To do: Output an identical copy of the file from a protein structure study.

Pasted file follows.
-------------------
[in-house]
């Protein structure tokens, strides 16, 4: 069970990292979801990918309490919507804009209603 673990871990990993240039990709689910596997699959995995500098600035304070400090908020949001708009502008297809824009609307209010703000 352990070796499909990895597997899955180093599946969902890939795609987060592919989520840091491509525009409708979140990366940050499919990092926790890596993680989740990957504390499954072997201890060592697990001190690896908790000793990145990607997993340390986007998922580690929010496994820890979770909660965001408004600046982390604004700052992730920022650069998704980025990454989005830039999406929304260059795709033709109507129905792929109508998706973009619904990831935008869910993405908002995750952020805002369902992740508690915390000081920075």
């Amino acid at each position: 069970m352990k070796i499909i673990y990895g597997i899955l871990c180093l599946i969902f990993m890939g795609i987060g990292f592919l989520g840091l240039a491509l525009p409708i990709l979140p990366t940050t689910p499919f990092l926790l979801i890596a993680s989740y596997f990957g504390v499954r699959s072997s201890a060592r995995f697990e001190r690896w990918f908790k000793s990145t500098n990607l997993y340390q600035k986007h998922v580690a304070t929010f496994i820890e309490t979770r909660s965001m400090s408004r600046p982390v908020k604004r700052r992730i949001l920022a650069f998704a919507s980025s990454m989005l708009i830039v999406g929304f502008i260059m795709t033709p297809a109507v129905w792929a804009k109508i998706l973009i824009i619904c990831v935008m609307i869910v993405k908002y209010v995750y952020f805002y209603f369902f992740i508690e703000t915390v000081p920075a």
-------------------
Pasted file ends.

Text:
[in-house]
């Protein structure tokens, strides 16, 4: 069970990292979801990918309490919507804009209603 673990871990990993240039990709689910596997699959995995500098600035304070400090908020949001708009502008297809824009609307209010703000 352990070796499909990895597997899955180093599946969902890939795609987060592919989520840091491509525009409708979140990366940050499919990092926790890596993680989740990957504390499954072997201890060592697990001190690896908790000793990145990607997993340390986007998922580690929010496994820890979770909660965001408004600046982390604004700052992730920022650069998704980025990454989005830039999406929304260059795709033709109507129905792929109508998706973009619904990831935008869910993405908002995750952020805002369902992740508690915390000081920075």
């Amino acid at each position: 069970m352990k070796i499909i673990y990895g597997i899955l871990c180093l599946i969902f990993m890939g795609i987060g990292f592919l989520g840091l240039a491509l525009p409708i990709l979140p990366t940050t689910p499919f990092l926790l979801i890596a993680s989740y596997f990957g504390v499954r699959s072997s201890a060592r995995f697990e001190r690896w990918f908790k000793s990145t500098n990607l997993y340390q600035k986007h998922v580690a304070t929010f496994i820890e309490t979770r909660s965001m400090s408004r600046p982390v908020k604004r700052r992730i949001l920022a650069f998704a919507s980025s990454m989005l708009i830039v999406g929304f502008i260059m795709t033709p297809a109507v129905w792929a804009k109508i998706l973009i824009i619904c990831v935008m609307i869910v993405k908002y209010v995750y952020f805002y209603f369902f992740i508690e703000t915390v000081p920075a």